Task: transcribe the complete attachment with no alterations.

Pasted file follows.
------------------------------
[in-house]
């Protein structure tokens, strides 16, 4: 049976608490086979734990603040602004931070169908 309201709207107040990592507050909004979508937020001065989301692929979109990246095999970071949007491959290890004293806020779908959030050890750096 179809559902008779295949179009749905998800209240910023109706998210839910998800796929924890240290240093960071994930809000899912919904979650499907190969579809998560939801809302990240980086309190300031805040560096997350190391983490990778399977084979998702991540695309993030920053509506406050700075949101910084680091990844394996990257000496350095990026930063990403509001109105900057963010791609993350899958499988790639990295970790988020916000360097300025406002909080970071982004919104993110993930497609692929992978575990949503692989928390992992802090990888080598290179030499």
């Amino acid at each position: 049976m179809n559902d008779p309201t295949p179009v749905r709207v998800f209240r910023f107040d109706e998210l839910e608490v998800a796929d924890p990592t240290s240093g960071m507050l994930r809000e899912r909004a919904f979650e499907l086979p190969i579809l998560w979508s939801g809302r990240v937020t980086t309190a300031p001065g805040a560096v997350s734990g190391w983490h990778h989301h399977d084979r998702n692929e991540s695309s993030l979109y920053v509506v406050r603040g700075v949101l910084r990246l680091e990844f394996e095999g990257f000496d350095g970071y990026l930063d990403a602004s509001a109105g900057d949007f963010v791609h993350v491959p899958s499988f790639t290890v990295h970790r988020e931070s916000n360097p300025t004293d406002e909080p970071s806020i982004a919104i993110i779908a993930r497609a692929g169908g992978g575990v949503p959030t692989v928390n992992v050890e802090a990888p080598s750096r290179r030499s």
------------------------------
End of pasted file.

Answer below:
[in-house]
């Protein structure tokens, strides 16, 4: 049976608490086979734990603040602004931070169908 309201709207107040990592507050909004979508937020001065989301692929979109990246095999970071949007491959290890004293806020779908959030050890750096 179809559902008779295949179009749905998800209240910023109706998210839910998800796929924890240290240093960071994930809000899912919904979650499907190969579809998560939801809302990240980086309190300031805040560096997350190391983490990778399977084979998702991540695309993030920053509506406050700075949101910084680091990844394996990257000496350095990026930063990403509001109105900057963010791609993350899958499988790639990295970790988020916000360097300025406002909080970071982004919104993110993930497609692929992978575990949503692989928390992992802090990888080598290179030499």
């Amino acid at each position: 049976m179809n559902d008779p309201t295949p179009v749905r709207v998800f209240r910023f107040d109706e998210l839910e608490v998800a796929d924890p990592t240290s240093g960071m507050l994930r809000e899912r909004a919904f979650e499907l086979p190969i579809l998560w979508s939801g809302r990240v937020t980086t309190a300031p001065g805040a560096v997350s734990g190391w983490h990778h989301h399977d084979r998702n692929e991540s695309s993030l979109y920053v509506v406050r603040g700075v949101l910084r990246l680091e990844f394996e095999g990257f000496d350095g970071y990026l930063d990403a602004s509001a109105g900057d949007f963010v791609h993350v491959p899958s499988f790639t290890v990295h970790r988020e931070s916000n360097p300025t004293d406002e909080p970071s806020i982004a919104i993110i779908a993930r497609a692929g169908g992978g575990v949503p959030t692989v928390n992992v050890e802090a990888p080598s750096r290179r030499s």